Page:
How do you measure winter?

Those of you who live in winter states, that is?

In the high desert we can have extreme cold – we’ve hit -20o since I’ve been here – but the weather tends to be episodic. Cold as hell at night, but you can usually sleep through the worst of it. Last week the temperature was rarely above freezing but for the past two days our afternoons have gotten into the sixties and it’s supposed to do it again today. Shirtsleeve weather.

So I think of winter as two months of wind-up, three months of cold, and two months of warm-up. Actual winter occurs between December and February. Which means we’re officially (me being the official) 2/3 through the cold weeks. This winter has hardly been worth noticing, but normally I start anticipating the warm-up in February and get aggravated and impatient for it through March.

How do you measure winter? What percentage of it is done for you, here on the first of Feb?

algore_cooling_0

About Joel

You shouldn't ask these questions of a paranoid recluse, you know.
This entry was posted in Uncategorized. Bookmark the permalink.

11 Responses to How do you measure winter?

  1. abnormalist says:

    So, usual Michigan boy.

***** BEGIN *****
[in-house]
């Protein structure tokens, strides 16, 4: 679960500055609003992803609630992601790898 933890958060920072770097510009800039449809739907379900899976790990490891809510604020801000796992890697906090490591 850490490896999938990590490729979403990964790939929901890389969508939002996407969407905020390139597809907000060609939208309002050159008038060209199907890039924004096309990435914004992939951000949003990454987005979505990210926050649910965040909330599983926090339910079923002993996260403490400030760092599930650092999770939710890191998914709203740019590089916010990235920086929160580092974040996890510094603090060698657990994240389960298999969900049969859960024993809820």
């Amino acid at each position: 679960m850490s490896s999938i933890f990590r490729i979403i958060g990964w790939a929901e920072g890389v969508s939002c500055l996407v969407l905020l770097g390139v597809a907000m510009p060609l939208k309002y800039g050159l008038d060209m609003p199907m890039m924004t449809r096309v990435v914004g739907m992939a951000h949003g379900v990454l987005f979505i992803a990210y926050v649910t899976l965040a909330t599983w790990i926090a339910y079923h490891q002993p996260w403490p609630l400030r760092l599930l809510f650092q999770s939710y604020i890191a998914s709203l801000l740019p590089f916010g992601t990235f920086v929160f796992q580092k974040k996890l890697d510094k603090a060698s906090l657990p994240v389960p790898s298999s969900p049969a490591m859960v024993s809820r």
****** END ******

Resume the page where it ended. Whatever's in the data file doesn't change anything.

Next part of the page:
Winter begins somewhere around October, and lasts until around April.
    First snow was late this year, made up for it in late December with a foot or two.
    January to February usually has at least one week where we never see the + symbol next to our temps, saw almost a week of that in December, but in January we had 50F temps. I lost all my ice for fishing!.
    Feb 1st, we have about 6″ of snow on the ground, nothing above freezing in the forecast, but still not the COLD I love. Usually mid Feb is the coldest part of the year, with random blizzards throughout march.

    So far this one has been an odd one. Nothing in October, or November, December dumped snow and cold on us, and kids were wearing shorts throughout most of January

  2. MamaLiberty says:

    I was thinking of this rather specifically just the other day. The actual weather is only part of it, and that can vary quite widely. We have had fairly mild, though dry winters the last few years, and this one seems to be an unusual combination. Only a few days with temps below freezing all day, and very few dips below zero night or day.

    My determination of the seasons pretty much revolves around the garden and the shooting range. Fall actually comes with the last things harvested. Winter comes along when the temp at night requires me to put cardboard sheets behind the drapes to keep in more of the heat. The first few nights that are warm enough not to need the cardboard, plus the first date in March safe for indoor planting of seeds to transplant in April or May… This signals the start of spring for me, no matter what the weather is outside. Summer comes when the first snow peas melt in my mouth… I seldom manage to get any of them into the house to do anything else with…

    Shooting season starts when the road to the range is not plugged (too badly) with snow or mud. Ends when there is too much snow to get up there. Nobody plows that road, and most of the other folks who use the range have 4wheel drive. Which I do not. Wish I did. 🙂